How Do You Get A Record Company To Listen To Your Song?

Discussion in 'Recording/Live Sound' started by Griff, May 16, 2005.


  1. Griff

    Griff Member

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    Say you've finished a CD of original songs. Maybe they're great, maybe they suck. But how do you find out if they're great or they suck? Many, if not most, recording artists don't write all their own material. They depend on songwriters to give them that next big hit, or at least the filler for their next CD. How do you get your songs into the hands (ears?) of record companies and performers?

    Most record companies won't accept unsolicited or unrequested songs. If they show up in the mail, the companies just trash 'em. But every songwriter was an unknown at one time or another. So how does a newbie songwriter get his stuff listened to by people that matter? Do you have to hire an agent? If so, how do you find one? Do you enter one of those song writing contests, like the John Lennon Contest?

    Anybody know what the process is for getting your original material at least listened to, instead of dumped without a second glance?

    Thanks for your thoughts.

    Mark
     
  2. MichaelK

    MichaelK Member

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    If all you want is a critique there are songwriter's organizations that have critiquing services from pro writers and publishers. NSAI is one. There are also some writers who critique on the side for a fee, usually high.

    The sad fact is there are 1,000 songs coming in the mail not worth the A&R guy's time to listen to (or the producer, or whomever) for every one that is worth his time. So they'll ask publishers they know to send them good stuff and anything not specifically requested gets trashed. Even if you know someone who knows someone, you've got to have something really special before anyone will be willing to stick his neck out for you.
     
  3. LSchefman

    LSchefman Supporting Member

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    You can hire a well-connected entertainment industry lawyer to shop your stuff, and yes, it's expensive.
     
  4. trisonic

    trisonic Member

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    I can only speak for myself but when I used to do it I would listen to everything handed to me.

    Two points:

    1. I would never listen beyond three songs (usually only the first one).
    Simply a matter if time.

    2. I would take it more seriously if the band (or whatever) already had a "pro" manager or someone I had heard of representing them.

    What you have to remember is that these guys want to find "the next big thing" - I turned down "Oxygene" - Ha! We all have off days.....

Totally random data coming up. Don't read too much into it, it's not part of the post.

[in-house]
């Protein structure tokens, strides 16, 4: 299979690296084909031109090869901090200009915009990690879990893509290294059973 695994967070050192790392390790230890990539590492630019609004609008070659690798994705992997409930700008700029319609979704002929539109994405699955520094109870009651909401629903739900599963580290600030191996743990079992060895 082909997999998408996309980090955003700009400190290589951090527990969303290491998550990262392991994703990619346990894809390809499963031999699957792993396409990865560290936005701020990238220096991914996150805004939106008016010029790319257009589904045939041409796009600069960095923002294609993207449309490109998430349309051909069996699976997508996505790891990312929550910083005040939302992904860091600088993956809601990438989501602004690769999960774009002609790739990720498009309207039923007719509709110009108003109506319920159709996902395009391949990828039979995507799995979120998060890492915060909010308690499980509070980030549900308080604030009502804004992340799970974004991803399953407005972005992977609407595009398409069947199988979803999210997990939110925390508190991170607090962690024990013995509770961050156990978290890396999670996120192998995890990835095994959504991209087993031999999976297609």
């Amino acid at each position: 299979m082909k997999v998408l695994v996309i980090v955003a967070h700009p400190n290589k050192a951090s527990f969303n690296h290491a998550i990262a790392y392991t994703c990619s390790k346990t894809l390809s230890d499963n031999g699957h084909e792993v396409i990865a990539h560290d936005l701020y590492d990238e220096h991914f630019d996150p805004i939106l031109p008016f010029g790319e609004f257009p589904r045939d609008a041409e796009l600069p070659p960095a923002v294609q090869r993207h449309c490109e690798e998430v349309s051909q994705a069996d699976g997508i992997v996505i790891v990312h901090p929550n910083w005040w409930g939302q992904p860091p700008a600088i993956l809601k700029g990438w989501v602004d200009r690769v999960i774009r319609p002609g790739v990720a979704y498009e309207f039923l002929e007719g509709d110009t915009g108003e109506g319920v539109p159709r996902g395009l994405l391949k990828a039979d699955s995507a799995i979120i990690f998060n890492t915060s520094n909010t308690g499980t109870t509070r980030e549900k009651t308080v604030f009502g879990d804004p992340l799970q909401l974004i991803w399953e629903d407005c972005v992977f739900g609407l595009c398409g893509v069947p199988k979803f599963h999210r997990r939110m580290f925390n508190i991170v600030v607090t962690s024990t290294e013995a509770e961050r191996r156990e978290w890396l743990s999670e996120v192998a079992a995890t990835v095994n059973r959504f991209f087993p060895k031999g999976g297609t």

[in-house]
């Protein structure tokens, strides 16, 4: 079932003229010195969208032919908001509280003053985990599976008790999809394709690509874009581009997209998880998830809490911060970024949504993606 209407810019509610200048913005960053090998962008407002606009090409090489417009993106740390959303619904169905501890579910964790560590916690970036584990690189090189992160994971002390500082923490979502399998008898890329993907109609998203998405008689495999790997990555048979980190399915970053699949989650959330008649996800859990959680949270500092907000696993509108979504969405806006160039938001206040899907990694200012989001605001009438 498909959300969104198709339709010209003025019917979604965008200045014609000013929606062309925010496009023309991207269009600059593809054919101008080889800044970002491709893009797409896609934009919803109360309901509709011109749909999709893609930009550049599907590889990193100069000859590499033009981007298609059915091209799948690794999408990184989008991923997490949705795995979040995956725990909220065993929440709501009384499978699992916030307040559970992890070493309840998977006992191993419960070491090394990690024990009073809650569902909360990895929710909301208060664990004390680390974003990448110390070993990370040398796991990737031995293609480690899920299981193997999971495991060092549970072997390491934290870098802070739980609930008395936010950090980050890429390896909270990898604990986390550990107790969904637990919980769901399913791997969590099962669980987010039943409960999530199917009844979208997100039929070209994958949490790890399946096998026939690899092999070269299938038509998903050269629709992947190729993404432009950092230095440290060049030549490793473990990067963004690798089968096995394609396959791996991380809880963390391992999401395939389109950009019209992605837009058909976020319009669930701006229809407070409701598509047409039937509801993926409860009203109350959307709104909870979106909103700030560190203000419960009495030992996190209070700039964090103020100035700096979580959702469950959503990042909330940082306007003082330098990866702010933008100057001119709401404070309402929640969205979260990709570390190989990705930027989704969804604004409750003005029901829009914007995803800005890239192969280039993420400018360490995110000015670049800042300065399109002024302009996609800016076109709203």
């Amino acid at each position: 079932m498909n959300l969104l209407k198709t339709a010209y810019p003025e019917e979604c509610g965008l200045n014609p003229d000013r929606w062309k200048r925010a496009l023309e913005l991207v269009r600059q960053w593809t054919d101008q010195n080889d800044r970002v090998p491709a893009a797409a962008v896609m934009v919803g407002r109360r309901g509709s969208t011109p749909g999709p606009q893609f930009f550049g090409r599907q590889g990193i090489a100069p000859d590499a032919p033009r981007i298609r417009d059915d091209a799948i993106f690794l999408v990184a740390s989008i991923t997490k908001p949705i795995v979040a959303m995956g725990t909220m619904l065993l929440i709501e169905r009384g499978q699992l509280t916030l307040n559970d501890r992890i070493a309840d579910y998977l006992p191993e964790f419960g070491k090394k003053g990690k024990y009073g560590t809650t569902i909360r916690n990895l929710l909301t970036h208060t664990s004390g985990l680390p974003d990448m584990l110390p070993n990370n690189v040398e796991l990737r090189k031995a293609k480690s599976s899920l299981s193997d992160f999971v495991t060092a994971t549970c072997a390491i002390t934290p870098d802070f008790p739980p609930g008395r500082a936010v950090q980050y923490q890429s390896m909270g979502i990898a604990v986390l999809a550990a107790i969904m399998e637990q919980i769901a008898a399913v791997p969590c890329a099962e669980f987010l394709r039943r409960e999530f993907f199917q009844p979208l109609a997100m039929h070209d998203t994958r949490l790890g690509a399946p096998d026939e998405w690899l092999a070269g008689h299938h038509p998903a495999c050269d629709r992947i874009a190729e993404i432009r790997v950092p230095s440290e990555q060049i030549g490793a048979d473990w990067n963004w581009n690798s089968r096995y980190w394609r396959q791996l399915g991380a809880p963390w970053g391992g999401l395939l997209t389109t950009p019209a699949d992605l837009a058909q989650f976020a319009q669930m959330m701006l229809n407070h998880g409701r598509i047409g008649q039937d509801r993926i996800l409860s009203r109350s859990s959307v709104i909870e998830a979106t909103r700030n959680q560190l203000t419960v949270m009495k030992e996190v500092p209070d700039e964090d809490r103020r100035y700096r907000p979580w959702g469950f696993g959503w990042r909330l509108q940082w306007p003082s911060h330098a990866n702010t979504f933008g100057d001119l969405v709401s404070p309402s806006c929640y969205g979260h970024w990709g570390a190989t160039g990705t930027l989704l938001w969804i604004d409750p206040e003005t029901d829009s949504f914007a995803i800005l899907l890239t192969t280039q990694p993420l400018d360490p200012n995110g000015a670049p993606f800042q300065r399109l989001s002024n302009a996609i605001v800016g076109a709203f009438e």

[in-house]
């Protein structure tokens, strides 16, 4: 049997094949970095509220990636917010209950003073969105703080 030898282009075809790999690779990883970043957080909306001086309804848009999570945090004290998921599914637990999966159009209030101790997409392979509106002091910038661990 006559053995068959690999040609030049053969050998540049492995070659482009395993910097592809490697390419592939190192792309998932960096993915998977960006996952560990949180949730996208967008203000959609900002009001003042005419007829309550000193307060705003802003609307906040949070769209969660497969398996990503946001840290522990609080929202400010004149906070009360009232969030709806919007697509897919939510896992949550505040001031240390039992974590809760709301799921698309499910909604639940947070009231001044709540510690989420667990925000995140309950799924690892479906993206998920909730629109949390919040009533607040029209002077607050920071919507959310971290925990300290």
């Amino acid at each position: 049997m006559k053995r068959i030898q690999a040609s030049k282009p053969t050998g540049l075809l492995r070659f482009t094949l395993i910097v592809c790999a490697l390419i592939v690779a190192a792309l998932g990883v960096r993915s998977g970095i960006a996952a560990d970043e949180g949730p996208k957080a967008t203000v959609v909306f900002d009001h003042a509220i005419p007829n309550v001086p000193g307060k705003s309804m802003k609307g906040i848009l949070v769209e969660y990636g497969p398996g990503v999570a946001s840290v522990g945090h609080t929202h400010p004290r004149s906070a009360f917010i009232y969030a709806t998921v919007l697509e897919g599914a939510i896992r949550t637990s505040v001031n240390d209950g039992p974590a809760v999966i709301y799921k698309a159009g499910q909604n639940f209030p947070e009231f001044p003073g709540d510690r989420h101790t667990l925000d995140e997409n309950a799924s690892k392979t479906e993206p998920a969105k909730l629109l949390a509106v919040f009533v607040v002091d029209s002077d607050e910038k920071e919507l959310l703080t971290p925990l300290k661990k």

My first boss turned down The Beatles (the tape stunk) but he did sign The Rolling Stones, no one is perfect.....

    Best, Pete.
     
  5. trisonic

    trisonic Member

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    Hey, Les, Great minds think alike.........or something.......


    Best, Pete.
     
  6. MichaelK

    MichaelK Member

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    Those I know who sometimes shop songs do so very, very rarely. They have to be pretty impressed to even consider it. It's not like anyone off the street can simply hire them to plug songs.

    There are also fee-based "song pluggers," well-known and respected pros who shop songs from established writers to publishers for one-shot contracts.

    It boils down to this: no one wants his time wasted. Anyone who can get your songs in front of someone who can actually get them cut has his own reputation to consider and won't simply "shop your songs" (at least with any chance of success) only because you walked up to him with a check in your hand. The songs have got be of a certain commercial calibre to start with. Besides, they're probably flooded with CDs every day (from people just as willing to share their millions as you) that they don't ever get a chance to hear. So the question is...

    ...how do you get this person to hear your songs? :D
     
  7. tonefreak

    tonefreak Member

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    I would spend more time gaining a following than shopping the songs around. Getting the word out can be more effective than getting some exec to listen to your stuff.

    garageband.com has a service where people will critique your song. Entering song contests are good. Basically, do whatever you can to get your music out there.
     
  8. LSchefman

    LSchefman Supporting Member